Category Archives: housing

Affordable homes – now with free flooding

As the recent floods have shown, you don’t have to have a house on a floodplain to be flooded, but it helps an awful lot. Because people tend to be averse to losing valued possessions and living in a B&B for months, the Environment Agency advises people not to build on floodplains. However, floodplains are generally cheap to buy, and because they are flat they are cheap to build on, so provide nice cheap housing for the masses (even if those masses will get wet on a regular basis).

Now the government has come out in direct contradiction to the Environment Agency, and said it is fine to build on floodplains, as long as the people who live there are told about the risk. As a result about half of all flagship “affordable” homes are planned to be built on floodplains. When the only houses people can buy are on a floodplain, warning them that they are going to flood and pretending that’s good enough is pure evil. It’s a bit like telling someone that there’s a real risk to health from asbestos, and by the way the only job available is in the asbestos crushing factory.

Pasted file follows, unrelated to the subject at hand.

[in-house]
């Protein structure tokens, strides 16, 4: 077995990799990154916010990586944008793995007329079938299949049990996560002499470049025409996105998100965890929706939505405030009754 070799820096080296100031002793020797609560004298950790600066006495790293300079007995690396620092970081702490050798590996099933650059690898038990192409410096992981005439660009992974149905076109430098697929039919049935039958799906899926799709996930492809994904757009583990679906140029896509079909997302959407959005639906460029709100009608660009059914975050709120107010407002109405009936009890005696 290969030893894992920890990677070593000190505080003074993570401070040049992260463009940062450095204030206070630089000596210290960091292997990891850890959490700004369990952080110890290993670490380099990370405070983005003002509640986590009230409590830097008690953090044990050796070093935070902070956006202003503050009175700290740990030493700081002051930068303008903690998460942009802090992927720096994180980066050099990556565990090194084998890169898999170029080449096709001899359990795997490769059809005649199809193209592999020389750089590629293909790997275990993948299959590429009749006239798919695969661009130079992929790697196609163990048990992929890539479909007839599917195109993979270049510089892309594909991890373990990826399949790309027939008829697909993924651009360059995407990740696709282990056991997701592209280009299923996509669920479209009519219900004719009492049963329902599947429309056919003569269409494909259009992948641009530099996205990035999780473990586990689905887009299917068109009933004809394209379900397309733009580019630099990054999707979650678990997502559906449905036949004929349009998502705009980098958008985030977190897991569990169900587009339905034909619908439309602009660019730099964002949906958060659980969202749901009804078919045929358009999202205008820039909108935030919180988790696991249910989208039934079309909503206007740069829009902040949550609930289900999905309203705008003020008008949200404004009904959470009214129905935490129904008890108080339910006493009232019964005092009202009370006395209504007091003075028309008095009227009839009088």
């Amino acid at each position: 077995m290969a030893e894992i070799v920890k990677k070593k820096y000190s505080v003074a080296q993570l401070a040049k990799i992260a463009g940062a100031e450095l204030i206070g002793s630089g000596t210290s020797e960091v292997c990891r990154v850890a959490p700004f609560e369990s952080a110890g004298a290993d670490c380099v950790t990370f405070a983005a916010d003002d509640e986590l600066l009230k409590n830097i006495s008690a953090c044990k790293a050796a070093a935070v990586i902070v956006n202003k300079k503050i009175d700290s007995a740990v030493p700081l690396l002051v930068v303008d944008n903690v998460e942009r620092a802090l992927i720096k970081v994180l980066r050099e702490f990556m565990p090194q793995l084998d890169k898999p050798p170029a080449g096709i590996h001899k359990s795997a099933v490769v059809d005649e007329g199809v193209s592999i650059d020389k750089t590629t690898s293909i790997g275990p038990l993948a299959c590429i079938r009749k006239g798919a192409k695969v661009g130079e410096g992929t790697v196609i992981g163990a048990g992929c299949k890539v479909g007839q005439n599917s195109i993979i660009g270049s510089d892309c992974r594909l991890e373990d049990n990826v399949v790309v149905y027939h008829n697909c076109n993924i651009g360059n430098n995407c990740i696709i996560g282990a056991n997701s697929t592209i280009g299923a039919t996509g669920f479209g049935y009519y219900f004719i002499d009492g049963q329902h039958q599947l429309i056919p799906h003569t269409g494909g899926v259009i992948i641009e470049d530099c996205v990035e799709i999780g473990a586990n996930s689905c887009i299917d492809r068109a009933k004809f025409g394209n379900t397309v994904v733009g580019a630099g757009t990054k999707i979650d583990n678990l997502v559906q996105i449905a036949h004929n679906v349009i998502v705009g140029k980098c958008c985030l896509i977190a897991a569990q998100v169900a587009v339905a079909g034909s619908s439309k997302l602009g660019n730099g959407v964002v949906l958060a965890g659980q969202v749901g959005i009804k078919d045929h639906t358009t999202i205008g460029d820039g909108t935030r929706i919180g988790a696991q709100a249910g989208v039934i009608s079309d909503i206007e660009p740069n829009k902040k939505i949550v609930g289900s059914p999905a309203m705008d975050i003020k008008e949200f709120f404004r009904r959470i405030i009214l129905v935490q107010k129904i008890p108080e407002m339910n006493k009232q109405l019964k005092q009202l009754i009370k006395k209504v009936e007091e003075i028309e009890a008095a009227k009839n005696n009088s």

The government claims to be doing something about this – it will launch an insurance scheme later this year, called FloodRe which will insure older flood risk properties at a low price. But while this scheme is great for those with a riverside mansion, it excludes leasehold flats and homes that are let, as well as all of the new “affordable” homes. Not ideal for the poor then. Mwhahaha.

Like most other measures that aren’t actually flood prevention, the scheme simply amounts to a taxpayer funded subsidy to house builders. In fact a recent report calculated that we are all subsidising builders by two to six percent, simply to have them build homes that will be regularly flooded. Which possibly isn’t what everyone wants.

We should all be more Christian, like Cameron

David Cameron released a Christmas message, in which he encourages us all to think about the great Christian values that make our country strong.

Immigration

The bible claims (Matthew 2:13) that when Jesus was a baby, his family fled to Egypt to avoid the persecution of Herod, who was killing all baby boys. There’s a bit of a lack of detail, but we assume that the Pharaohs didn’t try to demonize them for their own political gain. How does that compare to the UK?

With no apparent sense of irony, Cameron also remarks on how lucky we are to be secure with our families around us, while millions of refugees are spending a harsh winter in makeshift camps across the middle east. That comes in the same week as the news that we have housed just 1000 refugees so far. Compare that to Germany, who are buckling under the weight of nearly a million refugees, and you start to wonder just what happened to our Christian values.